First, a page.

Review: No Holding Back
- Published: 29 April 2010 29 April 2010
- Last Updated: 12 July 2013 12 July 2013
Brian A. Reid
This is the second book from Robin Brass that I have purchased, based on my very good experience from ‘The South Albertas – A Canadian Regiment at War’.
It has not been a disappointment! Brian Reid’s book is a superb study of the genesis and execution of Operation TOTALIZE, Canadian general Guy Simonds’ master-stroke in attempting to break the German hold on the high ground south of Calais. Even those who have studied Operation TOTALIZE and the Normandy campaign in detail will be able to learn something new from this book.
Brian Reid is starting from a review of the history of the Canadian army command and the Canadian army between the wars, to address the capabilities of the men who were in charge of the Canadian formations, and to understand the limitations that were placed on the ability of Canada to field large-scale formations capably of undertaking complex operations.
He then proceeds to discuss in detail the strategic background and the operational planning of TOTALIZE, including a detailed review of the air and artillery plans (the latter probably a first), and the battle plans for the individual divisions. The second half of the book is devoted to the narrative of the battle itself, while the appendix is covering such interesting issues as the use of airpower in support of ground operations, a discussion of comparative tank capabilities of the two sides, a new take on who really killed Michael Wittmann (Reid maintains it was not Trooper Ekins, without taking anything away from him), and a short article by John Grodzinski on the history of 1st Polish Armoured Division.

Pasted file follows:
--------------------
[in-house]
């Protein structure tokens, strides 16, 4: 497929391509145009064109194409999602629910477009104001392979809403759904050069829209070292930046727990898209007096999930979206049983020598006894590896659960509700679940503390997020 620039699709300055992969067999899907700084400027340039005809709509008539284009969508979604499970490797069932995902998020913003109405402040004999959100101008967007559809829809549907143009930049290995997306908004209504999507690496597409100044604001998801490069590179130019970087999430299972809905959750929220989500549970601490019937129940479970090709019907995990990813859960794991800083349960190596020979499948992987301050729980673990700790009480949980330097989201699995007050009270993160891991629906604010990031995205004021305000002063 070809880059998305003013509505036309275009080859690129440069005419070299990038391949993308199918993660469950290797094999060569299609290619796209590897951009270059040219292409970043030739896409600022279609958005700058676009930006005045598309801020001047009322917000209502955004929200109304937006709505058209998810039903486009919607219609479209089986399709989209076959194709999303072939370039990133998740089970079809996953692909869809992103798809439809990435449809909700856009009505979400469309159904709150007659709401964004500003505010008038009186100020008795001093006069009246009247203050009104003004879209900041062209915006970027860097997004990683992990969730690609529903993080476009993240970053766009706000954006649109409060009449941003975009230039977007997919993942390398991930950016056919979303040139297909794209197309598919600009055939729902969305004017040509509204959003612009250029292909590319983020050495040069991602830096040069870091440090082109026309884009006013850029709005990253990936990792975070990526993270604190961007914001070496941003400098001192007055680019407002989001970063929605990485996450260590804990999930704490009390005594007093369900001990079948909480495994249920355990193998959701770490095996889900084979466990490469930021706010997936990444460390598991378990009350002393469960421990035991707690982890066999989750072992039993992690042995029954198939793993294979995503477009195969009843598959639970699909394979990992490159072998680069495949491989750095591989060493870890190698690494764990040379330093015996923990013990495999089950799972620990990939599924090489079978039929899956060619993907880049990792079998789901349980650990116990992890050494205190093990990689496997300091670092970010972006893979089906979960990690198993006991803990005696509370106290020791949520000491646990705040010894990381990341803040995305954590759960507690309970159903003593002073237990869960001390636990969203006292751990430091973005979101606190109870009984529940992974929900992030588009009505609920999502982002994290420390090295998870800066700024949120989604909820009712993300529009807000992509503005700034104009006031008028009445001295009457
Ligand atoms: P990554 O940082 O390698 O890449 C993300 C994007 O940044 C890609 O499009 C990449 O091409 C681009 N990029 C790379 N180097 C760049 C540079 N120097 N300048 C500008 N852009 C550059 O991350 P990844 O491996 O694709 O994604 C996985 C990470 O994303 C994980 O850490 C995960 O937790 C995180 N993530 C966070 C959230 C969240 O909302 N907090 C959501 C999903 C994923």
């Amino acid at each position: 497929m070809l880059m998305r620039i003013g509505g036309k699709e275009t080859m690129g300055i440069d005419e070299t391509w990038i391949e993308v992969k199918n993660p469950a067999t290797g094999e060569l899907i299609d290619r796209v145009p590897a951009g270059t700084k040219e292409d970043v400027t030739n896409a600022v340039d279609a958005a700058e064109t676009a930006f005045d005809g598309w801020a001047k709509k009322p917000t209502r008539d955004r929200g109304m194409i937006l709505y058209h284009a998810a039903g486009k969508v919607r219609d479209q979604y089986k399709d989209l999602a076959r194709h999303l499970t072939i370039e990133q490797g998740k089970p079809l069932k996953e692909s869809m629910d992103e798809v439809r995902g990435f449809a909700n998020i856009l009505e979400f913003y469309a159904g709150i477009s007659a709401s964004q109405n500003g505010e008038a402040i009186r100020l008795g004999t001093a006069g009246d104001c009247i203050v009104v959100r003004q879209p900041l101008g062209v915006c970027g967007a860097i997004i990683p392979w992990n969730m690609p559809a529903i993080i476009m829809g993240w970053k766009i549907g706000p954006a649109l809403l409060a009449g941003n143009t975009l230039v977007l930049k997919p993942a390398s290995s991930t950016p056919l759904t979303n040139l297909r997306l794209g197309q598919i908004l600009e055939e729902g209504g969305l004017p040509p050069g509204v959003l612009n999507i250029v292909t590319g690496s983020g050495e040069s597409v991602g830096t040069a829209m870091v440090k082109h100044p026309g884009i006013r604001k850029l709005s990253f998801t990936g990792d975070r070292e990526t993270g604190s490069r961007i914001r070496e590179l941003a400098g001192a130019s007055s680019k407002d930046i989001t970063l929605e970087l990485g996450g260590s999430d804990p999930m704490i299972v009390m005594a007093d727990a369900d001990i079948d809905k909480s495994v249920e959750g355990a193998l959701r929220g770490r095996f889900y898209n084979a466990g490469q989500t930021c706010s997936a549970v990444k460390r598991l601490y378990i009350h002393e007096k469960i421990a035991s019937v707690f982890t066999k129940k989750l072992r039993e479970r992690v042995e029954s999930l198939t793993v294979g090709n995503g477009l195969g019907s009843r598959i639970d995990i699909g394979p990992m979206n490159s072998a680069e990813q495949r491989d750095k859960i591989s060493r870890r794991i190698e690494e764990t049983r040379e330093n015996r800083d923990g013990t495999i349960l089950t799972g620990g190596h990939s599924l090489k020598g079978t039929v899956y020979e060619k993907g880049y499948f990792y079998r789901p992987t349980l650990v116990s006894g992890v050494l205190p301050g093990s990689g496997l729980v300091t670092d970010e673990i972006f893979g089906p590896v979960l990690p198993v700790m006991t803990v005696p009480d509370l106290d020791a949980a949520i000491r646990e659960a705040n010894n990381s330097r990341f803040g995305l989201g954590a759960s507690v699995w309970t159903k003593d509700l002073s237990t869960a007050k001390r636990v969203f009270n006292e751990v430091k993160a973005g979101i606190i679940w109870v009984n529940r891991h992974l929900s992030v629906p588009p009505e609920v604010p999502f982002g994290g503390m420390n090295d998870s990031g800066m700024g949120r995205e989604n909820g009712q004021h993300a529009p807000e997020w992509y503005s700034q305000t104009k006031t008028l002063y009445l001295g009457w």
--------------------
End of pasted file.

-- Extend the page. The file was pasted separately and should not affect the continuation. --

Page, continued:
The narrative is superbly supported by excellent maps, photos, detailed vehicle drawings with a wealth of information, drawings of the columns used in the approach march during the night operation, and schematic drawings and tables outlining complex military items such as TO&Es, or the artillery fireplan.
For the battle narrative, he relies on witnesses through direct or written testimony, as well as primary and secondary sources. The only item of criticism here is that it would have been nice to see more original sources on the German side of things. This is made up for to some degree by the use of Canadian army documents referencing captured German records, but a spell in the archives with the German record would have taken this book from ‘superb’ to ‘stunning’. Within the confines of wanting to provide a record of the operation from the Canadian perspective, this omission can be excused, however.
Reid’s style is direct, no-nonsense. He dishes out criticism and praise in equal measure, whether it relates to historians, or soldiers on either side. His writing is certainly coloured by being a member of the Canadian Army in the 1950s and 60s, but only in that it appears to make him more blunt in his criticism of this very army. For example, he refers to Brigadier Booth’s performance in TOTALIZE as ‘professionally inadequate and personally disgraceful.’.
Highly recommended, and his promised book on TRACTABLE is looking to be another ‘must-buy’. Based on this and Donald Graves’ book, I would unhesitatingly part with my cash to buy any book from Robin Brass Studios that covers a topic of interest to me. They cannot be praised highly enough.
(Reviewed by Andreas Biermann)
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